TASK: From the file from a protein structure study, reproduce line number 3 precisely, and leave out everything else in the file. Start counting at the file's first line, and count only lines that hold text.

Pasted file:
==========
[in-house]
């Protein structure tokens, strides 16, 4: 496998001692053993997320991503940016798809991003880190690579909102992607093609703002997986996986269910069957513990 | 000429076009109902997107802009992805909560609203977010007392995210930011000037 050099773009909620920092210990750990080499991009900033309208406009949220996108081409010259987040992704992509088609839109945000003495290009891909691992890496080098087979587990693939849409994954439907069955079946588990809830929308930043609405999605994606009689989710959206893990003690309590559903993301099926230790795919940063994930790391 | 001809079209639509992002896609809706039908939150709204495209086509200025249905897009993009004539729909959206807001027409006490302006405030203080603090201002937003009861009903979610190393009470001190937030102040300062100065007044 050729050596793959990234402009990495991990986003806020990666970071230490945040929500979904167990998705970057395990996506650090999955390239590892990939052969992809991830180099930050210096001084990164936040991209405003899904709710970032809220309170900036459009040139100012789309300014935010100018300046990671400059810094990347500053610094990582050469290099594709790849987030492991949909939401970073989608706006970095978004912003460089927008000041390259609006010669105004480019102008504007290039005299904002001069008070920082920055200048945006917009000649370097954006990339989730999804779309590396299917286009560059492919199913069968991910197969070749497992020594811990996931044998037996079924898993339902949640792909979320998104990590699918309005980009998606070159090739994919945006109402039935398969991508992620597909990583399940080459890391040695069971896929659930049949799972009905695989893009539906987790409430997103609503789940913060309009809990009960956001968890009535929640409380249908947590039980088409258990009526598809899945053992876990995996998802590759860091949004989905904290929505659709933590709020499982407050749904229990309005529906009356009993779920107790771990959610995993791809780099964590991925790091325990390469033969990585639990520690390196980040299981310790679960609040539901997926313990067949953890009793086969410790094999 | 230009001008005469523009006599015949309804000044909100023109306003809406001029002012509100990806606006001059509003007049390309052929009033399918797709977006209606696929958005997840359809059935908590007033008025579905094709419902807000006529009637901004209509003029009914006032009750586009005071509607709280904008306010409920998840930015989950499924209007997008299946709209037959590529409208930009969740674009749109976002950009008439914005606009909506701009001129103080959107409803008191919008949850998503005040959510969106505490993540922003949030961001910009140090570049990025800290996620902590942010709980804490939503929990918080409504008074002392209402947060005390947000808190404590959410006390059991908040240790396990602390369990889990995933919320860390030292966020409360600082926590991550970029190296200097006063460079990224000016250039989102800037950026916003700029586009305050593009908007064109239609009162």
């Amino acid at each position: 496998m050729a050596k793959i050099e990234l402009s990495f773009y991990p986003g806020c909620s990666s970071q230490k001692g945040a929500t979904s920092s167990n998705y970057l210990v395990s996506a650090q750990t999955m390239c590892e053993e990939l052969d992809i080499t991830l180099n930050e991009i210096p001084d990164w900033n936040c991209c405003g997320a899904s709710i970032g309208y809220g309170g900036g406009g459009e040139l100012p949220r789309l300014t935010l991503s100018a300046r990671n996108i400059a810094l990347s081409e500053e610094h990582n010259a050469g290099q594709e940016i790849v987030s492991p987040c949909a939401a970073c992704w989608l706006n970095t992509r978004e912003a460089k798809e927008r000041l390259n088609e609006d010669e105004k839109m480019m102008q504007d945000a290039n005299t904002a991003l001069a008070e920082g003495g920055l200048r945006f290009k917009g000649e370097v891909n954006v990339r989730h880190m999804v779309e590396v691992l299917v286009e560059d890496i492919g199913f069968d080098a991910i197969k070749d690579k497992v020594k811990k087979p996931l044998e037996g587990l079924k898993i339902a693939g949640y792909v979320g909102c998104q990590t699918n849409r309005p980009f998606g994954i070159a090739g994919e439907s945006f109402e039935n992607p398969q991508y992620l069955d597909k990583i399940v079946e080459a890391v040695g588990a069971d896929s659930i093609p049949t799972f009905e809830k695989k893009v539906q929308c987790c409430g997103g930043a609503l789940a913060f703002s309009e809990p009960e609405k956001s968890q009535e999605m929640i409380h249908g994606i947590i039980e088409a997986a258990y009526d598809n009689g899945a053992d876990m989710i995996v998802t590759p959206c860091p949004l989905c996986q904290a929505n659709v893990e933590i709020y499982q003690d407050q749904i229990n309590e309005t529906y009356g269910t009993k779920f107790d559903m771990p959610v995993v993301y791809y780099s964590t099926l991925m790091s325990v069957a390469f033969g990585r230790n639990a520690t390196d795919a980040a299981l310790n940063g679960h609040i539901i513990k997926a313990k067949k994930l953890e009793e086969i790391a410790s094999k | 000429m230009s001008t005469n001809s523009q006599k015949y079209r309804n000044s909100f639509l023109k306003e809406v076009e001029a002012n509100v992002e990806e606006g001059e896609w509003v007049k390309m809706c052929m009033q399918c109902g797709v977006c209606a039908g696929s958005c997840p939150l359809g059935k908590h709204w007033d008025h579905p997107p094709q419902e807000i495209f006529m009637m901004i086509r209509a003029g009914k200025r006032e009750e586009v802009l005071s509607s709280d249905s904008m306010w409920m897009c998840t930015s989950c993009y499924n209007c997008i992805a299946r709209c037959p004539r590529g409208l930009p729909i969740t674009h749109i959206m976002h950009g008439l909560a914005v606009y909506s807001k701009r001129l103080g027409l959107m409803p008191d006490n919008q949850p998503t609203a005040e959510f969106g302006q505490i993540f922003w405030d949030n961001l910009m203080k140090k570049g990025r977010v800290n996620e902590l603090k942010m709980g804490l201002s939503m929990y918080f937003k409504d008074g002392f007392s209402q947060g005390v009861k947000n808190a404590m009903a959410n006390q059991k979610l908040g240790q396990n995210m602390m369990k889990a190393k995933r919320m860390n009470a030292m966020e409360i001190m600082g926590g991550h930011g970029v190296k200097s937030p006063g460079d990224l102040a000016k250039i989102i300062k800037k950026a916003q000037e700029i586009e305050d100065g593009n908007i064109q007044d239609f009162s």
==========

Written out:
């Amino acid at each position: 496998m050729a050596k793959i050099e990234l402009s990495f773009y991990p986003g806020c909620s990666s970071q230490k001692g945040a929500t979904s920092s167990n998705y970057l210990v395990s996506a650090q750990t999955m390239c590892e053993e990939l052969d992809i080499t991830l180099n930050e991009i210096p001084d990164w900033n936040c991209c405003g997320a899904s709710i970032g309208y809220g309170g900036g406009g459009e040139l100012p949220r789309l300014t935010l991503s100018a300046r990671n996108i400059a810094l990347s081409e500053e610094h990582n010259a050469g290099q594709e940016i790849v987030s492991p987040c949909a939401a970073c992704w989608l706006n970095t992509r978004e912003a460089k798809e927008r000041l390259n088609e609006d010669e105004k839109m480019m102008q504007d945000a290039n005299t904002a991003l001069a008070e920082g003495g920055l200048r945006f290009k917009g000649e370097v891909n954006v990339r989730h880190m999804v779309e590396v691992l299917v286009e560059d890496i492919g199913f069968d080098a991910i197969k070749d690579k497992v020594k811990k087979p996931l044998e037996g587990l079924k898993i339902a693939g949640y792909v979320g909102c998104q990590t699918n849409r309005p980009f998606g994954i070159a090739g994919e439907s945006f109402e039935n992607p398969q991508y992620l069955d597909k990583i399940v079946e080459a890391v040695g588990a069971d896929s659930i093609p049949t799972f009905e809830k695989k893009v539906q929308c987790c409430g997103g930043a609503l789940a913060f703002s309009e809990p009960e609405k956001s968890q009535e999605m929640i409380h249908g994606i947590i039980e088409a997986a258990y009526d598809n009689g899945a053992d876990m989710i995996v998802t590759p959206c860091p949004l989905c996986q904290a929505n659709v893990e933590i709020y499982q003690d407050q749904i229990n309590e309005t529906y009356g269910t009993k779920f107790d559903m771990p959610v995993v993301y791809y780099s964590t099926l991925m790091s325990v069957a390469f033969g990585r230790n639990a520690t390196d795919a980040a299981l310790n940063g679960h609040i539901i513990k997926a313990k067949k994930l953890e009793e086969i790391a410790s094999k | 000429m230009s001008t005469n001809s523009q006599k015949y079209r309804n000044s909100f639509l023109k306003e809406v076009e001029a002012n509100v992002e990806e606006g001059e896609w509003v007049k390309m809706c052929m009033q399918c109902g797709v977006c209606a039908g696929s958005c997840p939150l359809g059935k908590h709204w007033d008025h579905p997107p094709q419902e807000i495209f006529m009637m901004i086509r209509a003029g009914k200025r006032e009750e586009v802009l005071s509607s709280d249905s904008m306010w409920m897009c998840t930015s989950c993009y499924n209007c997008i992805a299946r709209c037959p004539r590529g409208l930009p729909i969740t674009h749109i959206m976002h950009g008439l909560a914005v606009y909506s807001k701009r001129l103080g027409l959107m409803p008191d006490n919008q949850p998503t609203a005040e959510f969106g302006q505490i993540f922003w405030d949030n961001l910009m203080k140090k570049g990025r977010v800290n996620e902590l603090k942010m709980g804490l201002s939503m929990y918080f937003k409504d008074g002392f007392s209402q947060g005390v009861k947000n808190a404590m009903a959410n006390q059991k979610l908040g240790q396990n995210m602390m369990k889990a190393k995933r919320m860390n009470a030292m966020e409360i001190m600082g926590g991550h930011g970029v190296k200097s937030p006063g460079d990224l102040a000016k250039i989102i300062k800037k950026a916003q000037e700029i586009e305050d100065g593009n908007i064109q007044d239609f009162s």